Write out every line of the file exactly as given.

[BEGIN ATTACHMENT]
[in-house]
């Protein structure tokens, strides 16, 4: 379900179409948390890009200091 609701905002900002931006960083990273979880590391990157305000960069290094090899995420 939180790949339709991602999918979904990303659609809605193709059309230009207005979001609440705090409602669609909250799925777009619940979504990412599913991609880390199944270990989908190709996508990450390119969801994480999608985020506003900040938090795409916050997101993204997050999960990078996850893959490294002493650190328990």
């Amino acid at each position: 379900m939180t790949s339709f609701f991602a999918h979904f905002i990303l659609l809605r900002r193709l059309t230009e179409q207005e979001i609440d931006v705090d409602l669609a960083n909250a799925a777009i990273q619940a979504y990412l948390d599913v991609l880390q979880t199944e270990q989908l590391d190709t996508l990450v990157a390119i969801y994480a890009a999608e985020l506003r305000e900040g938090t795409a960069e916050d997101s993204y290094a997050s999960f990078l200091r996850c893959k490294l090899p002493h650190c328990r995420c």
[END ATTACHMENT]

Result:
[in-house]
């Protein structure tokens, strides 16, 4: 379900179409948390890009200091 609701905002900002931006960083990273979880590391990157305000960069290094090899995420 939180790949339709991602999918979904990303659609809605193709059309230009207005979001609440705090409602669609909250799925777009619940979504990412599913991609880390199944270990989908190709996508990450390119969801994480999608985020506003900040938090795409916050997101993204997050999960990078996850893959490294002493650190328990």
């Amino acid at each position: 379900m939180t790949s339709f609701f991602a999918h979904f905002i990303l659609l809605r900002r193709l059309t230009e179409q207005e979001i609440d931006v705090d409602l669609a960083n909250a799925a777009i990273q619940a979504y990412l948390d599913v991609l880390q979880t199944e270990q989908l590391d190709t996508l990450v990157a390119i969801y994480a890009a999608e985020l506003r305000e900040g938090t795409a960069e916050d997101s993204y290094a997050s999960f990078l200091r996850c893959k490294l090899p002493h650190c328990r995420c």